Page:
The 3rd Freedom To Connect Conference (F2C) is being held in Washington on March 1st and April lst.
I recommend it highly. Go get on board now. Prices go up March the 7th (this Friday!) I went to the inaugural meeting and am going again this year. A fascinating crew shows up and, like most good conferences the best takes place in the halls and over lunch-time hoagies — but unlike most the sessions are worth every penny. Smart people saying what they actually believe. Nothing is more invigorating—including that silly trip to Cancun you thought might be energizing.
F2C is the brainchild of David Isenberg, a funny, fiesty fellow of just the gadfly sort we approve of here at LPF. The idea is to get a bunch of smart committed people interested in sustaining our "Freedom To Connect" over modern networks together and let them go to it. (Isenberg has a more reasonable-sounding description, I think he's being politic.) This year the theme is "The NetHeads Come to Washington" and the contrast is implicitly between the beltway "bellheads" and the insurgents from the restless hinterlands. Isenberg is the "Original NetHead®;" he is the fellow who coined the approving phrase "the stupid network" to describe the architecture of the internet, which places processing "intelligence" at the edges of the network (i.e. at Google and at your 'puter) and to contrast it with the old Bell telephone network (where all the intelligence is in the switches and your phone is as dumb as a rock). You might be under the impression that Net Neutrality is a new issue. You'd be wrong--at least about the underlying philosophical differences involved. Those are as old as the internet itself. Check out the 1996 Wired screed that is the first reference I know of to "Netheads vs. Bellheads." The contrast between the two sides—right down to the core issues of money, control, and Quality Of Service vs. raw bandwidth have been on the table for years for those in the know. Isenberg gathers up those sorts of prescient folks. If you'd like to be a decade ahead of the curve you oughta consider the conference.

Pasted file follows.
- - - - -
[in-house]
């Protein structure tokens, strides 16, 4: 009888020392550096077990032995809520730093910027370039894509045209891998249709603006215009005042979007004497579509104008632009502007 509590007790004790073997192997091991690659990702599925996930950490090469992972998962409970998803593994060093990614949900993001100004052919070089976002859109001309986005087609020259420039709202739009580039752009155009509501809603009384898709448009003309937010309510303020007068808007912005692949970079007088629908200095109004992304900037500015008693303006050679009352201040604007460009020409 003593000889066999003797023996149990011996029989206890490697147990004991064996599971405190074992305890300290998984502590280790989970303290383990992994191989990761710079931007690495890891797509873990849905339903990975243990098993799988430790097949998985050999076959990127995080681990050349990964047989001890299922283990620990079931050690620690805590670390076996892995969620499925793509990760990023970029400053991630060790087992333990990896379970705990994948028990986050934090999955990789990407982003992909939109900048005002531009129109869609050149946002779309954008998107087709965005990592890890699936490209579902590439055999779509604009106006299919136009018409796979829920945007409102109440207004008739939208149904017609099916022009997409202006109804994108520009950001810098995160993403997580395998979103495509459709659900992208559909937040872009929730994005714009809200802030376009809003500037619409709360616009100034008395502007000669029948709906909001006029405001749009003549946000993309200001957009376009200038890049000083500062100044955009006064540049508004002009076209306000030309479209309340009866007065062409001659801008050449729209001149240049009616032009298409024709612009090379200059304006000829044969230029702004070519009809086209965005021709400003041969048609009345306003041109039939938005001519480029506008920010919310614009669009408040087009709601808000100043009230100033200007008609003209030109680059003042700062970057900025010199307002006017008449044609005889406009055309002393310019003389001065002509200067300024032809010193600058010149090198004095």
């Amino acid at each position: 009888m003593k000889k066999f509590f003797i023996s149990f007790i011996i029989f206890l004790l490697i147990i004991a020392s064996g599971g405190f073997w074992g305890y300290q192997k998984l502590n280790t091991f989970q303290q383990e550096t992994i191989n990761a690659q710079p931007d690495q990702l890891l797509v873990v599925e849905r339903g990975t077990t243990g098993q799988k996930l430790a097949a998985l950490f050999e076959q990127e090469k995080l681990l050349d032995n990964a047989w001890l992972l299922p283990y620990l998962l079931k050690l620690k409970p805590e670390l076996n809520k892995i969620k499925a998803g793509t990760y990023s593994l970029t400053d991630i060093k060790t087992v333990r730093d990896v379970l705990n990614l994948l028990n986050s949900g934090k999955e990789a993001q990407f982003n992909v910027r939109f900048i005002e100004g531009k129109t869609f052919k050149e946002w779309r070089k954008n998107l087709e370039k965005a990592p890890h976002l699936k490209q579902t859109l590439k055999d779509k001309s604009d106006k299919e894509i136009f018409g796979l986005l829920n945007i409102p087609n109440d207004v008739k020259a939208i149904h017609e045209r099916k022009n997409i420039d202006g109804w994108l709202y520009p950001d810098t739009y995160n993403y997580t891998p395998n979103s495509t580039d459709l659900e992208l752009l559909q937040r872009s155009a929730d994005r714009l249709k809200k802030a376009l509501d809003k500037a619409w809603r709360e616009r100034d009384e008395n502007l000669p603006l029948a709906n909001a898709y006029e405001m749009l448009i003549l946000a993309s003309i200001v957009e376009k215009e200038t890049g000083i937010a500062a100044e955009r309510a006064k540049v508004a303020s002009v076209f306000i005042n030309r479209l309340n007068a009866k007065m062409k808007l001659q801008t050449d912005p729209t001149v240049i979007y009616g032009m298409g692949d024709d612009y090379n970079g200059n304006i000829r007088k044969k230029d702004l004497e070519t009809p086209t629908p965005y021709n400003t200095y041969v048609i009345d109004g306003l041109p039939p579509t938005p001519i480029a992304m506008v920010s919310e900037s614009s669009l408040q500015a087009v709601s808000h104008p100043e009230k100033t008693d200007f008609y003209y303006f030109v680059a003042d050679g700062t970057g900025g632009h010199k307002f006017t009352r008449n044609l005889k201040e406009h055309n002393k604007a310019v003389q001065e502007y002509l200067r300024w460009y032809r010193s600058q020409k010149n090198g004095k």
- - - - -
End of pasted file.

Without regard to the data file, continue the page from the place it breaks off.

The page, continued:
Take a look at the agenda. You'll find folks from all over the world (Amsterdam's FTTH guru Dirk van der Woude anyone?), industry stalwarts (like Ron Sege, head of Tropos that is supplying LUS' wireless network), all around brilliant types (Clay Shirky, Susan Crawford and almost anyone you care to pick off the list), legal eagles and advocates, (Jim Baller, Matt Stoller) and even the occasional local activist type (modesty forbids)...
It should be interesting.
Get a clue: if you can, go.
And if you can't click into the web stream; that's what I did last year and thoroughly enjoyed it.